We have been asked by some families for advice on how to explain to younger children why schools will be closed until September.
 
If you would like some pointers, I can offer some below.
 
1. Be honest and age-appropriate
Try and honour every question your child has. Unanswered questions will lead children to invent their own scenarios, which they may not voice, but which could be more frightening than reality.
Even if someone they know has died from Covid-19, it is best to say so, calmly and factually. There is no need to ascribe our adult fears and taboos about death to our children: they should hear about death when it arises and be allowed to process the news with your loving support.
 
2. The science
Remind your child of the science of coronavirus (a microscopic virus than can give a fever, cough and make it difficult to breathe).
 
3. The risk
Explain that anyone can catch it and pass it on, although children are very rarely very sick.
Grandparents and people who have other illnesses get the sickest.
If people get very sick, they go to hospital.
Sometimes they get extremely sick and may die.
 
4. Why the closures?
Remind them that schools, restaurants, swimming pools, etc, have closed to stop people passing on the virus with their breath, cough and hands.
We are taking loving care of our grandparents and people who are not strong by not passing it on.
The virus needs to die out and it will.
We are all fighting the battle against the virus every day: washing hands and not coming close to other people…yet.
 
5. Duration & severity of the safety measures – the adult’s reaction is key
A young child’s concept of time is different to an adult’s.
September may feel an eternity away but, more importantly, your child will take his/her emotional cues from you: if you are visibly shocked at the news of the extended closure, so will they be. If you are calm and say it gives us more time to take care of our grandparents and beat that virus, more time to learn new things together at home, they will be calm too.
Play up the relaxation of the regulations: walks, bike rides, scooters, outdoor play. They will play with friends once it’s safe, and won’t that be a wonderful time?
September is just as abstract and distant to a young child as June or January: the key is for you to present it as a reasonable length of time, which will be filled with increasingly nice things to do.
And when primary children do return in September, you can tell them, they will spend a good period of time in their old class with their old teacher, to allow them to close that chapter before moving onto their new classroom and teacher.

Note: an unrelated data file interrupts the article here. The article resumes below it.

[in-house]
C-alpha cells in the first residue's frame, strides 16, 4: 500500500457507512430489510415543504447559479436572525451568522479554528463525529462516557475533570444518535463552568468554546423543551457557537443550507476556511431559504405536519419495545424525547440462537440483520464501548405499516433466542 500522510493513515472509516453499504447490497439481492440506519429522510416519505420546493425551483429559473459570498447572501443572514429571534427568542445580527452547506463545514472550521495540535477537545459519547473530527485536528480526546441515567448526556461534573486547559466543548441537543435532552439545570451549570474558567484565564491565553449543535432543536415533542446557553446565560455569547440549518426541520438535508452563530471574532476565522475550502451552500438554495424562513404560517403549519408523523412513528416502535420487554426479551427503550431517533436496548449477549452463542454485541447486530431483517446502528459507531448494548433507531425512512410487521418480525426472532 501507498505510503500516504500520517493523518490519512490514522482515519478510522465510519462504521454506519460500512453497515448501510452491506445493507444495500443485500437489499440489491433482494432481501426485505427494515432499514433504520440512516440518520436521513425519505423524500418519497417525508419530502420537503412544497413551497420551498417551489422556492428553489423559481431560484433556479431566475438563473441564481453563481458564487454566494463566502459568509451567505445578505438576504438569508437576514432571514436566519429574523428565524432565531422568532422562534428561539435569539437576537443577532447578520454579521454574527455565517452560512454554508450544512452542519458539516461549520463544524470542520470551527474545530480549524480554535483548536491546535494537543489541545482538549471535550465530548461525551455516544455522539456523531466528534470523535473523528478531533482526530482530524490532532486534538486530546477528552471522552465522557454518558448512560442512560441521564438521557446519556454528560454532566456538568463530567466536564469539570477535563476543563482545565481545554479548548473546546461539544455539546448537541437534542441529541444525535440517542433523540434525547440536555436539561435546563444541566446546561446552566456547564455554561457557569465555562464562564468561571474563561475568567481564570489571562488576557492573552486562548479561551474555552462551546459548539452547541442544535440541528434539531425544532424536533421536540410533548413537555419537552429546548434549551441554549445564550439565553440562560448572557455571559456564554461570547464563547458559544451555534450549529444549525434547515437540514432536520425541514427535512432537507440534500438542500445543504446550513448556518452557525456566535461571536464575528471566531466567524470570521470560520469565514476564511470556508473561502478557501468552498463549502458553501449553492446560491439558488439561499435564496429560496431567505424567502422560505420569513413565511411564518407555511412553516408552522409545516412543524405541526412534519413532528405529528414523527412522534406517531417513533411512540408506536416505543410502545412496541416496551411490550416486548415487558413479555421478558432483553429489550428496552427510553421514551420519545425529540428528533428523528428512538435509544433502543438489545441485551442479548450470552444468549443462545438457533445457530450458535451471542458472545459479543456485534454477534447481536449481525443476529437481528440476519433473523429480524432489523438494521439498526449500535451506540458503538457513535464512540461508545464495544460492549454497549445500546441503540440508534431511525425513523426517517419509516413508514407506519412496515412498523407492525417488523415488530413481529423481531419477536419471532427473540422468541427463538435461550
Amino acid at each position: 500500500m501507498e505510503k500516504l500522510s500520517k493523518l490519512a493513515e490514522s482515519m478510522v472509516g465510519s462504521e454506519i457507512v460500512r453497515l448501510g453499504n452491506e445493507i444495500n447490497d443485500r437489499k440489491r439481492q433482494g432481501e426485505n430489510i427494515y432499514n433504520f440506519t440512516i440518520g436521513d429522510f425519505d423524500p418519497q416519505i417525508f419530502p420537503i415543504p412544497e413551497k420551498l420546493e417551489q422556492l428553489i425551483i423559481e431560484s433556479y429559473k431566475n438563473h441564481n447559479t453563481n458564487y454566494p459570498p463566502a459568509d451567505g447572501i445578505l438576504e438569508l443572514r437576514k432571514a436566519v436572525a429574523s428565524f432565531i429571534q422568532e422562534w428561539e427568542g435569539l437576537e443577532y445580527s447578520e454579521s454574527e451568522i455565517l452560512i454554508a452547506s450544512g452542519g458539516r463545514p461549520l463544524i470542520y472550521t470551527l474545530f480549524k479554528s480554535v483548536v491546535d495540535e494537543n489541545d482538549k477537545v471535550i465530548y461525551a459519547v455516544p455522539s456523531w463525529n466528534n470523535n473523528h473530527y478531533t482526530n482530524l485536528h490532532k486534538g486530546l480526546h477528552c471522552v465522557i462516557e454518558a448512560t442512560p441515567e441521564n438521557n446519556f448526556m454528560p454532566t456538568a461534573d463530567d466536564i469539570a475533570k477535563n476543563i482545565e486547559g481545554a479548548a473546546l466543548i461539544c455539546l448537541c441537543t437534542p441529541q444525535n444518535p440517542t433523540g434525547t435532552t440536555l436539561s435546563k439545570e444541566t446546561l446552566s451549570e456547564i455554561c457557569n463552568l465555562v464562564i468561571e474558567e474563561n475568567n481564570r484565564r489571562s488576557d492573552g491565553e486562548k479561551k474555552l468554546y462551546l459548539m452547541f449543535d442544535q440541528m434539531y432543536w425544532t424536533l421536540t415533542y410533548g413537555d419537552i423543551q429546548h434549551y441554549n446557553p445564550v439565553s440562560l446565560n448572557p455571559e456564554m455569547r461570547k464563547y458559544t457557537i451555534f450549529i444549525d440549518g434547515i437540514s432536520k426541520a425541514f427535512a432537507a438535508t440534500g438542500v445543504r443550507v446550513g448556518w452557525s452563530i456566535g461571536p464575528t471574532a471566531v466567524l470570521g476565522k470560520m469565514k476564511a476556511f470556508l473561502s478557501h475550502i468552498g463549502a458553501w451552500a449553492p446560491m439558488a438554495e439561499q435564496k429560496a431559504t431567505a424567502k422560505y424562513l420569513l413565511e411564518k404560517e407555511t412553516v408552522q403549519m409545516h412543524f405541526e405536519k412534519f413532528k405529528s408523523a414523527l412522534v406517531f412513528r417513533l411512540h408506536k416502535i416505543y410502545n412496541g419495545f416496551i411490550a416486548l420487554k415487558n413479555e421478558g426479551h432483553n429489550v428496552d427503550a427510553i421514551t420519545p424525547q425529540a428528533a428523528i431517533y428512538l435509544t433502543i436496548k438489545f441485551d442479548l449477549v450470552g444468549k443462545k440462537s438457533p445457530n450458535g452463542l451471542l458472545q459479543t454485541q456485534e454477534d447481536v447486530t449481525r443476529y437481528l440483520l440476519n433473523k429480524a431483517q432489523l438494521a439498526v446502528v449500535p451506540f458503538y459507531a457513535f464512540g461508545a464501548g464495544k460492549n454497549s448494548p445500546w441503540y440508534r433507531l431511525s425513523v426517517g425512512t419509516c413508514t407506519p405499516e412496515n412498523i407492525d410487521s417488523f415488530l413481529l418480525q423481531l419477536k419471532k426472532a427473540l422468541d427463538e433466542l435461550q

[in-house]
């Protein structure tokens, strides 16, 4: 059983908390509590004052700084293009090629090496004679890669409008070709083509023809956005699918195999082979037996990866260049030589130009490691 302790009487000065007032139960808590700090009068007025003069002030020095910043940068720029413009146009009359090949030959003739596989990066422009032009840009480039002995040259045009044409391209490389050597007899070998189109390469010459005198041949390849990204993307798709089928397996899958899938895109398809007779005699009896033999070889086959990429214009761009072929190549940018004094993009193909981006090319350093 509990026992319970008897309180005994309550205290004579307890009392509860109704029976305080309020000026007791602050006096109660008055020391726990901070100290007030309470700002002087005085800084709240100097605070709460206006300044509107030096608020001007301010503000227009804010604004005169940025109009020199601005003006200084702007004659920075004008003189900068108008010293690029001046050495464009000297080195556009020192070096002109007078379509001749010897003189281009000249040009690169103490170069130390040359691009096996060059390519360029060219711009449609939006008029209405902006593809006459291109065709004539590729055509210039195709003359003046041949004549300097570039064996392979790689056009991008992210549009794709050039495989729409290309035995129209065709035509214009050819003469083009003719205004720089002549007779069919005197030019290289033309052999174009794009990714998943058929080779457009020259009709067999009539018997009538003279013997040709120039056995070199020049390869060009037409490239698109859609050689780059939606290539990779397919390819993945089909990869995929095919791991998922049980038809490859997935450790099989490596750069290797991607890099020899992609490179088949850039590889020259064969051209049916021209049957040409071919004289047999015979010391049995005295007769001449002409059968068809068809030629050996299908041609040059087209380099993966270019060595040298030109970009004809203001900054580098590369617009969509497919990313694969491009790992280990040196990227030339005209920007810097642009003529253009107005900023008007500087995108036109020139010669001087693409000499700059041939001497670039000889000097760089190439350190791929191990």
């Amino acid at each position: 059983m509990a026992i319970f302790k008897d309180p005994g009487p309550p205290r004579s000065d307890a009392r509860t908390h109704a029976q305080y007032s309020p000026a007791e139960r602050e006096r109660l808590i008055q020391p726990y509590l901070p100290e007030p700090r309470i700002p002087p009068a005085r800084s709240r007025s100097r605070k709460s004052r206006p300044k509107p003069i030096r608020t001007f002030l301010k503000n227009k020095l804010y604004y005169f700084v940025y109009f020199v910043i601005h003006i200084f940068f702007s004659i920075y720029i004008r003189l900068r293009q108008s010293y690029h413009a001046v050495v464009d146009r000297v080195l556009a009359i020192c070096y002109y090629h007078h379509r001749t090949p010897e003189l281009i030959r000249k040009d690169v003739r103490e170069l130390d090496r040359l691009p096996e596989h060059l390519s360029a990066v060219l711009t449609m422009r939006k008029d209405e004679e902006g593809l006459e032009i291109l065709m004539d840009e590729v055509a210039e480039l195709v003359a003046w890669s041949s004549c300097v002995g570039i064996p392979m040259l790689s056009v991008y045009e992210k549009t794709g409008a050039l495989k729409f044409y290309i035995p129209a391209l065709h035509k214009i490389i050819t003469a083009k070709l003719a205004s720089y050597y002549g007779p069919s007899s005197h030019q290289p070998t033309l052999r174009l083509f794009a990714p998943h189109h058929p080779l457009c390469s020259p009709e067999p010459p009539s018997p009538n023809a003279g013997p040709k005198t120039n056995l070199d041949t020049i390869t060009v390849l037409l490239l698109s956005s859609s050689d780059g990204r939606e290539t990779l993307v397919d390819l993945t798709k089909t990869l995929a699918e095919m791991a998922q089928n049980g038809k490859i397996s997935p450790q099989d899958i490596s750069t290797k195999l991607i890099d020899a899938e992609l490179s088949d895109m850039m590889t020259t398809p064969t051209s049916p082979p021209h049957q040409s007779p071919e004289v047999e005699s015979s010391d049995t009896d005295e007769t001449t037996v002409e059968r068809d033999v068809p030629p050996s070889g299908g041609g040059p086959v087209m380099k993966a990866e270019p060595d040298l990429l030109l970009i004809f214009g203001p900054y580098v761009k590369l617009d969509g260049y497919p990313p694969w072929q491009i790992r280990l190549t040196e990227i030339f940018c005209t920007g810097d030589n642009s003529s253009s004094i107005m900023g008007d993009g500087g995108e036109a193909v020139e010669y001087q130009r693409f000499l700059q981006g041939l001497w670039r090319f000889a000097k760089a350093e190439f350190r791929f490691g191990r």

6. Older primary and secondary pupils – connections and dialogue
All of the above applies: honest dialogue and a recognition of their emotions.
At this age, it is also important that they maintain / create connections with the outside world- not just through instagram and whassapp. As the adult, you can foster their active involvement in a charity, support a new creative pastime; encourage involvement in optional school projects such as Radio Active, Engineering Week, and the afternoon creative work.
Given an adolescent’s natural tendency to think life is unjust, it might also help if the adult plays down their own sense of frustration and anger at the situation and political decisions: at this age, the young adult still needs to feel that his/her adult carers are generally feeling positive and not succumbing to despair.
It is also important to limit a young adult’s reading of the news: once a day, and discussed and interpreted together as a family, from the scientific and socio-political angles, is non-alarmist and will allow you deal with your teen’s questions and fears as these arise.
 
7. Hear and honour your child’s emotions
If your child of any age seems distressed by the news of the extended school closure, the virus, or their isolation from peers, it is essential to listen and honour their feelings. Talk these through when they need to so they can process them with your understanding and reassurance. The danger to their mental health is if we leave their emotions unspoken and unprocessed.
 
8. Professional help
If you are concerned that your child is increasingly unmotivated and sad, please contact us at school and/or your paediatrician.
 
We are always here to support you if you need to talk things through.
Please stay in touch.
 
Take care,
Audrey
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